THE FOREIGN SERVICE JOURNAL
Arthur Dymond is a first-tour management-
coned officer posted to Rangoon as an
assistant GSO. Before joining the State
Department, he spent five years as an analyst
at the Pentagon. Earlier he worked in the
private sector in Europe, Africa and Asia.
Arthur and his wife, Stefanie, have a 3-year-
old son and a 16-month-old daughter.
Rangoon: AWalk in the Rain
BY ARTHUR DYMOND
he other day I left work at 5 p.m.
to do some exploring in down-
town Rangoon before sunset
withmy wife, Stefanie. We gave
instructions to our nanny, who had agreed
to stay late, then departed.
By the time we arrived at Sule Pagoda,
in the heart of downtown opposite the
former U.S. chancery, dark clouds had
collected in the near distance. Their steel
gray color made a beautiful backdrop to
the golden pagoda, but seemed less than
inviting for an early evening walk.
Nevertheless, we jumped out of the taxi
in the direction of the beautifully mani-
cured, bright green lawn calledMaha Ban-
dula Garden. It’s named for General Maha
Bandula, who commanded the Burmese
army against the British in the First Anglo-
Burmese War (1824-1826).
Then, as if in an attempt to wash
the city of a day’s worth of sweat, muck
and filth, the heavens opened up sud-
denly. With a throng of pedestrians, we
squeezed ourselves under what was left
of an awning that had once been a grand
entrance to the colonial high court. After
about 15 minutes, the torrential rain gave
way to something more “normal,” and we
ventured out—with one small umbrella
Across from the courthouse was a nar-
row alley lined with tall, colonial-era apart-
ment buildings. Their walls were green
withmoss, grass and even a few small
shrubs growing horizontally frombetween
bricks. The colors of the walls, already
faded by decades of tropical weather and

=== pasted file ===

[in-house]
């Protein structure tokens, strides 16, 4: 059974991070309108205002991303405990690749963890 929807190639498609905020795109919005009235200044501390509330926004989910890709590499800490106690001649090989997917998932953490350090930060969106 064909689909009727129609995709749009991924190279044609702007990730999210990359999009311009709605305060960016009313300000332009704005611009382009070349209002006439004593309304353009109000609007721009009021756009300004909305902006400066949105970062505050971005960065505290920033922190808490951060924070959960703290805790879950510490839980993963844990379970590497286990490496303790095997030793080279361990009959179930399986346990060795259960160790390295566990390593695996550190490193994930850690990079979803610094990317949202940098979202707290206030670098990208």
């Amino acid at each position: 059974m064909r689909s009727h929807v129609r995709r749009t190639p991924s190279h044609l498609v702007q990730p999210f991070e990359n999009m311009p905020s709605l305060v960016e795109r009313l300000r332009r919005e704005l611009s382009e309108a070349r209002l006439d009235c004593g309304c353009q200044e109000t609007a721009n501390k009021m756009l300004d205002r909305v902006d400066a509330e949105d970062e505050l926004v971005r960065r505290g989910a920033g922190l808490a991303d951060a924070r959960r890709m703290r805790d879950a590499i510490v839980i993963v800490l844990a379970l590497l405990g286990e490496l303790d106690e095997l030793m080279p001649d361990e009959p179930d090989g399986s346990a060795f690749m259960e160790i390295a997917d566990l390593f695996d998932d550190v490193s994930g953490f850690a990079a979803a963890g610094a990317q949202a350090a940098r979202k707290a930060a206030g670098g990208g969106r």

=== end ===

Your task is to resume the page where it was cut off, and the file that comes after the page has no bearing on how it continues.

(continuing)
vehicle pollution, took on an even gentler
hue as the sun began its descent.
Fluorescent lights had begun to paint
light semicircles around the entrances to
a few of the ground-floor shops. A couple
of street dogs followed us with their eyes,
apparently not interested enough to
expend the energy to turn their heads.
Ahead was a small neighborhood street
market that was preparing to close down
for the evening.
Frombehind us, I heard a man’s voice
calling out, “Hello... Hey, you... You...
Hello.” I did not want to buy anything, and
had already lost valuable daylight that was
helpful in exploring this quarter of the city.
But he continued shouting, and I finally
organizedmy thoughts into the limited
Burmese phrases I had learned, to say
politely that I had no time and nomoney.
My Burmese lessons left me unprepared,
however, for what happened next.
Turning to find the source of the voice,
I looked up to the third floor to see a
warm smile on an oldman leaning over
a balcony. In his outstretched arms was a
red umbrella ... for me. He motioned that
I should catch it. I declined repeatedly,
but in the end relented. He gently let go of
the umbrella, and it fell perfectly intomy
I thanked him, and we continued on
our way down the narrow alley. But the
attractions hidden along the street and
around the next corner faded. I glanced
with only passing interest at the dirty tables
with their perfect rows of fish waiting to
be sold; at the whole chickens, naked
and headless; at the neat stacks of fruits
and vegetables; at the tired women and
children who had been selling their goods
all day while trying to fight off the tropical
heat. I hardly even noticed the rats gather-
ing scraps of discarded food frombeneath
I felt completely overwhelmed by the
genuine kindness and hospitality this
stranger had shownme. At the same time,
I felt shame for having cynically misread
As we retraced our steps back to the
narrowmarket alley, I carried the umbrella
with a certain pride. It made me feel
welcome and familiar, as if I somehow
belonged in this place that was so different
frommy posh diplomatic neighborhood.
We wondered if the generous man
would still be there. As it turned out, he
was. And he welcomed us into his foyer,
and we chatted for about 10 minutes
before heading back home to get the chil-
dren ready for bed.
Though our excursion was cut short by
the weather, I feel fortunate to have dis-
covered somuch about Burma during that
brief evening walk in the rain.
rain gave way to
“normal,” and we